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A key area of government economic policy is the function that the government gives to the state in the economy. Between 1945 and 1979 the government increasingly interfered in the economy by making state run industries which usually took the form of public corporations. However, from 1979 onwards we saw an era of privatisation in which industries were sold off to private shareholders to produce a more competitive business environment.
Taxation policy affects business costs. For example, a rise in corporation tax (on business profits) has the same effect as an increase in costs. Businesses can pass some of this tax on to consumers in higher prices, but it will also affect the bottom line. Other business taxes are environmental (e.g. landfill tax), and VAT (value added tax). VAT is actually passed down the line to the final consumer but the administration of the VAT system is a cost for business.
Another area of economic policy relates to interest rates. In this country the level of rates is determined by a government appointed group - the Monetary Policy Committee which meets every month. A rise in interest rates raises the costs to business of borrowing money, and also causes consumers to reduce expenditure (leading to a fall in business sales).
Economic policies have different effect on local, national and global business, e.g. Increases in tax rate have more effect on local business as compare to national and global business because local business is like a corner shop or as I mentioned KSM textile have less stock, with the increase in tax definitely increase the prices of item by dint of this it is impossible for the owner to decrease the prices for customer as customer have expensive items so the buying power of customer from local business became less in result the local business will earn less money from the business.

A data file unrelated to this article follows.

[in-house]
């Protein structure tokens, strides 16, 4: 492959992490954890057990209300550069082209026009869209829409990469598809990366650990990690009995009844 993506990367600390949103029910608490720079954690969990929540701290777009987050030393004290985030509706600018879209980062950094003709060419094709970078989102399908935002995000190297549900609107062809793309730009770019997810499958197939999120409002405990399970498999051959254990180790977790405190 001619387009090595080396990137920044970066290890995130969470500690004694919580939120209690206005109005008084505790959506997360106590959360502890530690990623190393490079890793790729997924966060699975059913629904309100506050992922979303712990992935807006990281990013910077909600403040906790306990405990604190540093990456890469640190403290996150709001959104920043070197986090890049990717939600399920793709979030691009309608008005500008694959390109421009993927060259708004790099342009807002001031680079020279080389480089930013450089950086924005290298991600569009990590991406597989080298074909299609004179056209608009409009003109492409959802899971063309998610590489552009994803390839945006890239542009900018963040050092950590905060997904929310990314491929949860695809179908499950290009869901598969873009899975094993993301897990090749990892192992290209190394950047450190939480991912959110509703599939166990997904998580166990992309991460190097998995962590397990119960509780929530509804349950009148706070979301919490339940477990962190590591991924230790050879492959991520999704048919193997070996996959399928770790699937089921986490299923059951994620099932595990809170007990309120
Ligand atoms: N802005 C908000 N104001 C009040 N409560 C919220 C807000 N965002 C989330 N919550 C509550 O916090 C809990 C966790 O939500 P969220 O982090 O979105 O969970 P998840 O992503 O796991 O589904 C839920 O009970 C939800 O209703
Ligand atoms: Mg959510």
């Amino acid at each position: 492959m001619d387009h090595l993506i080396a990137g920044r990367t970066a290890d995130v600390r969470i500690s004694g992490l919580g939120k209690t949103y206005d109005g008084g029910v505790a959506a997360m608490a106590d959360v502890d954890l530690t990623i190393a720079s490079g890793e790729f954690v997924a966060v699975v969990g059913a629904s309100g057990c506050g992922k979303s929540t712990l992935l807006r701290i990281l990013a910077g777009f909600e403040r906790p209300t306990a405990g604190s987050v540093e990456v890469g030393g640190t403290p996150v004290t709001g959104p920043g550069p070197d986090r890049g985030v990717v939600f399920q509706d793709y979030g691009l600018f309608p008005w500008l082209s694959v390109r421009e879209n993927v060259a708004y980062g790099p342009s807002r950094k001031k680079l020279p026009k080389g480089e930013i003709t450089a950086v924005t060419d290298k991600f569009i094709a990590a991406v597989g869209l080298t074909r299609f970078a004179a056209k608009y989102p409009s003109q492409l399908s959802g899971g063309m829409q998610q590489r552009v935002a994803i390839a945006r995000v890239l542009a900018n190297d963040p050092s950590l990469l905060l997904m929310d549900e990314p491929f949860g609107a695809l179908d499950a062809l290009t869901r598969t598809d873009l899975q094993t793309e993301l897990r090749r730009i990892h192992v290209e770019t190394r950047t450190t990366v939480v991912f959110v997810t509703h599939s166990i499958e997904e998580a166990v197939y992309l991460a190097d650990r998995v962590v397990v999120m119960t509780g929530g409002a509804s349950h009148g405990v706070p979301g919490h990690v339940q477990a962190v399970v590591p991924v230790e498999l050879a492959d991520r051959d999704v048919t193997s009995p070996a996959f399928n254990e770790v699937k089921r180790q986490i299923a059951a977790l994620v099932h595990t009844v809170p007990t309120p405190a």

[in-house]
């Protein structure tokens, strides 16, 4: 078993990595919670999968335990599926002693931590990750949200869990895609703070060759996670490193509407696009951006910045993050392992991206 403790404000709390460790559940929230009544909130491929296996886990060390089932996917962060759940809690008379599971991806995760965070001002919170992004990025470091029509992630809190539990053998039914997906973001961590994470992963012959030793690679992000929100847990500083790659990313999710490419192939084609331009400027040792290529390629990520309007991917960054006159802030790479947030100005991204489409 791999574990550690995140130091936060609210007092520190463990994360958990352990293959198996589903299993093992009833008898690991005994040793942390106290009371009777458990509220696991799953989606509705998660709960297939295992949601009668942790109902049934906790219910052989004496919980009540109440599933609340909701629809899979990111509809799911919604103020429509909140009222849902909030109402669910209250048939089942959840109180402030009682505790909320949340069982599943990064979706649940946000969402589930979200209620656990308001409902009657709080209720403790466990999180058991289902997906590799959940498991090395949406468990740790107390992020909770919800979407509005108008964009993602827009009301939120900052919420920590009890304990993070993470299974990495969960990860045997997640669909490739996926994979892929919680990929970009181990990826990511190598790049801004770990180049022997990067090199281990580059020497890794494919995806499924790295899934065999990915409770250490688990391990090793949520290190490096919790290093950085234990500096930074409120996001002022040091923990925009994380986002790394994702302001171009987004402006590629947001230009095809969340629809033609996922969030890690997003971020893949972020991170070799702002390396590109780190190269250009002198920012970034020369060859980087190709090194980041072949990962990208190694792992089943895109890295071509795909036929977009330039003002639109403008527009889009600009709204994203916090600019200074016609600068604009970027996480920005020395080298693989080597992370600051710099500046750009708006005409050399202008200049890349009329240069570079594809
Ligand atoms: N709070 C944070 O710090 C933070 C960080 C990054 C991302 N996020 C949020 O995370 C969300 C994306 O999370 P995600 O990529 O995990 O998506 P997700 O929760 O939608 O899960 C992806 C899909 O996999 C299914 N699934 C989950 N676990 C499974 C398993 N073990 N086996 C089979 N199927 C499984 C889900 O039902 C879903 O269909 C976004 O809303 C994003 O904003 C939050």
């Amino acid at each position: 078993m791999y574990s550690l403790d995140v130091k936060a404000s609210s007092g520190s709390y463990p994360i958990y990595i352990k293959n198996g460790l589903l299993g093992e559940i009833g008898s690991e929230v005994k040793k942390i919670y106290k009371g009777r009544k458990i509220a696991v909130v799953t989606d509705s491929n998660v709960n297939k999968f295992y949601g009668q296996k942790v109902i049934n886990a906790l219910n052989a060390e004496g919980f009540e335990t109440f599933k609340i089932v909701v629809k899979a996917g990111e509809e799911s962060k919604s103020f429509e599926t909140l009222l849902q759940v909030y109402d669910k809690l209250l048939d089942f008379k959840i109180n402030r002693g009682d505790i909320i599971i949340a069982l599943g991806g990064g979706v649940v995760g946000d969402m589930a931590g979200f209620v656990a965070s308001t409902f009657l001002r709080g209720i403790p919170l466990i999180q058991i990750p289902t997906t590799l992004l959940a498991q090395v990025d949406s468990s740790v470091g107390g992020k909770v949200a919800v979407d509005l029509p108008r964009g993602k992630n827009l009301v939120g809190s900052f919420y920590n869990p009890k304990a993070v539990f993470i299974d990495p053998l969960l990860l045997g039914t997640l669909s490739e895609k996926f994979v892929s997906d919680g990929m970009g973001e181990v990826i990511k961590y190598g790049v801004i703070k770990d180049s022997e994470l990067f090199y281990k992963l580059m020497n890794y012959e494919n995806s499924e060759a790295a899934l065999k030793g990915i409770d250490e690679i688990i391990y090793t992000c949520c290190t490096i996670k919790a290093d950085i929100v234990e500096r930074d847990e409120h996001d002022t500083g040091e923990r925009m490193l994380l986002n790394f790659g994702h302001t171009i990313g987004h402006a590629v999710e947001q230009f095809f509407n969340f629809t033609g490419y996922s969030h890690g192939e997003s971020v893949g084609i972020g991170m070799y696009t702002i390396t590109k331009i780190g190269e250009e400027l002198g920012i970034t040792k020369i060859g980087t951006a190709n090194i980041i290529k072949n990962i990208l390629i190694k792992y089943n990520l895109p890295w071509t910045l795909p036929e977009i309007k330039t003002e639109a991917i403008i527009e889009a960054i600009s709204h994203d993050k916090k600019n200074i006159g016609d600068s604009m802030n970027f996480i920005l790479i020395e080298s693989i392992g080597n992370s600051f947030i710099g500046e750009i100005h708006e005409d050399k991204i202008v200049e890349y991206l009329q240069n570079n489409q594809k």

The increase in tax have the effect on global business but as it is a global business ,so global business have so many resources and have many branches in other countries, so if in one country the rate of tax increases yes in that country it will affect the buying power of customer and business will make less profit but as global business have branches in other countries so it can cover from other branches.
Markets are often dominated by large buyers who are able to exercise influences over the market. The domestic market for many specialized defence products may be competitive in terms of a large number of suppliers, but demand for their products is dominated by one buying agency.
In practice there may be a whole range of barriers to entry which could cover the need to obtain licences for prod, the availability of trained staff and access to distribution outlets. Also there are sometimes barriers to exit where firms are locked into long-term supply contracts or where it would be very expensive to lay off resources such as labour. Palmer et al. (2002)
Similar to the law of demand, the law of supply show the number that will be sold at a certain price. But contrasting the law of demand, the supply connection shows a rising slope. This means that the high the price, the high the quantity supplied. Producers supply more at a higher price because selling a higher quantity at higher price increases income.